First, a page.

The Nokia 6.2 is also fairly standard in the connectivity department, offering Bluetooth 5.0, GPS, 802.11 b/g/n/ac Wi-Fi and NFC support alongside 4G connectivity.
Triple camera setup on a budget
While it might not feature the same Zeiss Optics and 48Mp snapper as the slightly more expensive Nokia 7.2, the Nokia 6.2 offers a similar trio of cameras on the rear – a standard 16Mp camera, an 8Mp 118-degree ultra-wide lens and a 5Mp depth sensor to improve the quality and accuracy of Portrait imagery, and offers a maximum 4K@30fps on the video front. On the front of the phone, you’ll find a fairly standard single 8Mp selfie camera capable of recording 1080p@30fps video.
Generally speaking, the Nokia 6.2 has the potential to snap some great photos – take a look at some of the best photos I took below – but what you aren’t seeing are the multiple failed attempts it took to get those shots.
That’s mainly due to the shutter speed: it’s very slow. That means you’ll need to stay perfectly still for a second or two after you’ve tapped the shutter button or risk your photo coming out blurry. The shutter has been known to keep rolling post-tap on occasion, so lowering your hand too soon could mean you’ve taken a photo of the floor and not the beautiful vista you were looking at. And, despite looking detailed on the surface, zooming in reveals a largely soft finish – even in well-lit environments.
As well as standard photo and video modes, the Nokia 6.2 features a handful of shooting modes including a Portrait mode with HDR support and a dedicated Night Mode that intelligently adjusts the number of exposures taken depending on whether the smartphone is attached to a tripod or handheld.
Combine that with noise removal algorithms, anti-ghosting tech a claim that it’ll work in environments as dark as 0.1 lux, and you’ve got a great low-light camera – on paper, anyway. In reality, it’s not quite as impressive. yes, it does capture an impressive amount of light for a budget-friendly smartphone, but the details and textures are largely soft.
Android 10 ready
The Nokia 6.2 ships with a refreshingly clean version of Android 9 Pie and will continue to receive security updates for three years, but that’s not all. At launch, Nokia claimed it was ready for the Android 10 upgrade, and that we should see it appear on the 6.2 in the coming months, although that update hasn’t appeared as of March 2020.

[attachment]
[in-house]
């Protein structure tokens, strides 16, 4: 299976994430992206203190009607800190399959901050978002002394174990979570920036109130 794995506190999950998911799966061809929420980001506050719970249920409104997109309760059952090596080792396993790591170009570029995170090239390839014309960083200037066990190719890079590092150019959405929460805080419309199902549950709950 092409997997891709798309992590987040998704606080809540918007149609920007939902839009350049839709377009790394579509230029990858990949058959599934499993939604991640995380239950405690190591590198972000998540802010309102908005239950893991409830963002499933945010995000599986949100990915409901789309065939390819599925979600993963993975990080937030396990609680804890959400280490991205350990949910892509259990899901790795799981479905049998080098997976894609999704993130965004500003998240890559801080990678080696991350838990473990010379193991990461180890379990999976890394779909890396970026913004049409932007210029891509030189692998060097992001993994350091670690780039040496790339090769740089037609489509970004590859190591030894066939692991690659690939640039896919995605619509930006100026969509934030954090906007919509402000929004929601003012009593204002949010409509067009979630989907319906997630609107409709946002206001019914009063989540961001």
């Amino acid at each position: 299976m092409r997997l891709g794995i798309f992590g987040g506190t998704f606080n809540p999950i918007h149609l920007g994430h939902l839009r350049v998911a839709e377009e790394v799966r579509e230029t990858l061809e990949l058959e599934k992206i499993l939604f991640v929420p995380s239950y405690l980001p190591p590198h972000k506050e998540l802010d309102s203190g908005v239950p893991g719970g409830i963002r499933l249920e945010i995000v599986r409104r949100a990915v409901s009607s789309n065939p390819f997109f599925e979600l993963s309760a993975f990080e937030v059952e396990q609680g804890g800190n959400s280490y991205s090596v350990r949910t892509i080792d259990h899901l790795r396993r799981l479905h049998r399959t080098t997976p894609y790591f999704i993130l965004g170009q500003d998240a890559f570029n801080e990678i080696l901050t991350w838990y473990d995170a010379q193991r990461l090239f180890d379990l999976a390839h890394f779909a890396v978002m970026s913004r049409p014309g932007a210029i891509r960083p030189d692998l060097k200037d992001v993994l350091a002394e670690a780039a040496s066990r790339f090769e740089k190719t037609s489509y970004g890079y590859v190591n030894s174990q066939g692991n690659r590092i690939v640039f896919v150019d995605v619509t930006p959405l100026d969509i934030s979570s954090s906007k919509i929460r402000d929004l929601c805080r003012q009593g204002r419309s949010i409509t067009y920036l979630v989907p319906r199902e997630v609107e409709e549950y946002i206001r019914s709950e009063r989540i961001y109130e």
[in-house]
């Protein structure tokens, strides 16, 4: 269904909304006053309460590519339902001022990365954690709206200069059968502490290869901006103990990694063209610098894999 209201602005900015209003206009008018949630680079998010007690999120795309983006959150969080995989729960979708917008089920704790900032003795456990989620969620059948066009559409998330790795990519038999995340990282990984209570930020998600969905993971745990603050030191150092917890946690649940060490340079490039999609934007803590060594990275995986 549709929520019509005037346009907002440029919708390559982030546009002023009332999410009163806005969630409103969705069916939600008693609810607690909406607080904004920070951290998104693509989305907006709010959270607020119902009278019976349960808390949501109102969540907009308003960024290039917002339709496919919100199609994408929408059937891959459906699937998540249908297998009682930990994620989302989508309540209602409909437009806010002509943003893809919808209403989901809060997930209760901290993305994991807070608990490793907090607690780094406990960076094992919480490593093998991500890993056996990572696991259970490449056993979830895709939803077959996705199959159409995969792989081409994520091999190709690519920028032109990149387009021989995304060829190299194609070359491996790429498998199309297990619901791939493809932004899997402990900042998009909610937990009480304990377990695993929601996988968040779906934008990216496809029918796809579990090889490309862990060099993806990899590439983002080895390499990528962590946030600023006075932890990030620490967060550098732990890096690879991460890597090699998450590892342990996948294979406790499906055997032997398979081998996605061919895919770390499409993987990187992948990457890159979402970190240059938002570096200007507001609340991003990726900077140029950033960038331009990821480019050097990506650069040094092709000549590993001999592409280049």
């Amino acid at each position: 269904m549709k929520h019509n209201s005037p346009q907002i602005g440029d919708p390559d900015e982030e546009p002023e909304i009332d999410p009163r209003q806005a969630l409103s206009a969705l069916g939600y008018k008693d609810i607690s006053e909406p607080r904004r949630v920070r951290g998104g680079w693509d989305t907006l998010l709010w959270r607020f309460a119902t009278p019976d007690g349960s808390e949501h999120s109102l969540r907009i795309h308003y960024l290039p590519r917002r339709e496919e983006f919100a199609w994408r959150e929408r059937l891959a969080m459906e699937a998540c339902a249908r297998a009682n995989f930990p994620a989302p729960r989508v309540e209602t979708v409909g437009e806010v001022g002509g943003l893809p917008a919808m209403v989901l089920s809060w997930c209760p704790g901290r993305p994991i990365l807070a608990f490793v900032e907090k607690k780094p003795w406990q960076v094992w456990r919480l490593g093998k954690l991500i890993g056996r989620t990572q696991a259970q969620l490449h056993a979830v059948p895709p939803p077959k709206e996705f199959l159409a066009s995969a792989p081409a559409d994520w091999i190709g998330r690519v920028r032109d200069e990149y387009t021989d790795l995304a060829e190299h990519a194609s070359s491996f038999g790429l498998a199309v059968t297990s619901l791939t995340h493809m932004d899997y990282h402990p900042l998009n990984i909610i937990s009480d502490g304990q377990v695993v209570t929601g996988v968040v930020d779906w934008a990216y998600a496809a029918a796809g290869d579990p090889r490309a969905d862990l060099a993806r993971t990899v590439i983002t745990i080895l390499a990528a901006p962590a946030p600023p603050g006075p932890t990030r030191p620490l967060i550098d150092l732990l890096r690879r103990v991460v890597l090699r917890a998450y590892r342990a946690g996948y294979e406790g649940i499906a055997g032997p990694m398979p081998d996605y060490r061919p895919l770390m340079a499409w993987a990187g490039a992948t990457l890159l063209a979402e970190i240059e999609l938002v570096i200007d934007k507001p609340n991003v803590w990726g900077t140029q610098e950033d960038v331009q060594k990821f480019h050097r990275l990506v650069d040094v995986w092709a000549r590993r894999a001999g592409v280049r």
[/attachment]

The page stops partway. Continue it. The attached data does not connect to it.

What’s even better is that Nokia has guaranteed not one but two OS upgrades, further future-proofing the budget-friendly smartphone.
The Nokia 6.2 is available in two variants – 3GB/32GB, and 4/64GB – but it seems you only get the latter in the UK and US. You can currently pick up a Nokia 6.2 for £199/$249 from the likes of
Amazon, making it one of the more budget-friendly options on the market right now.
But while the Nokia 6.2 is a decent enough budget smartphone, there are better – and cheaper – options like the
£179 Redmi Note 8T with a 6.3in AMOLED display and 48Mp quad-lens setup on the rear, and for £20 more you can pick up the beautifully-designed
Oppo A9 with a 48Mp quad-camera and huge 5000mAh battery.
The budget market is a competitive one, and I’m not sure Nokia has done enough with the 6.2 to tempt users away from great value Chinese alternatives. For other budget options, take a look at our pick of the
best budget smartphones.
The Nokia 6.2 won’t wow you – in fact, I’m confident that it wasn’t designed with that in mind – but it’ll just about get the job done while saving you a bit of cash. The minimalistic design is nice, the display is detailed, and the processor does the job much of the time, but the cameras let it down.
You could write off the performance issues due to the £199/$249 price tag, but with companies like Xiaomi and Oppo releasing smartphones with features that rival the flagship competition, that’s not an excuse that’ll wash with me.
Nokia 6.2: Specs
- 159.88 x 75.11 x 8.25mm
- 81.3% display-to-body ratio
- Available in Ceramic Black or Ice
- 6.3″ FHD+ Waterdrop display with PureDisplay technology
- HDR10 support
- Qualcomm Snapdragon 636
- 3/4GB RAM
- 32/64GB storage
- Triple rear-camera setup (20Mp main, 8Mp 118-degree wide-angle, 5Mp depth sensor)
- Dedicated Portrait and Night modes
- 8Mp front-facing camera
- 802.11 b/g/n/ac Wi-Fi
- Bluetooth 5.0
- GPS + AGPS + GLONASS + BDS + Gallieo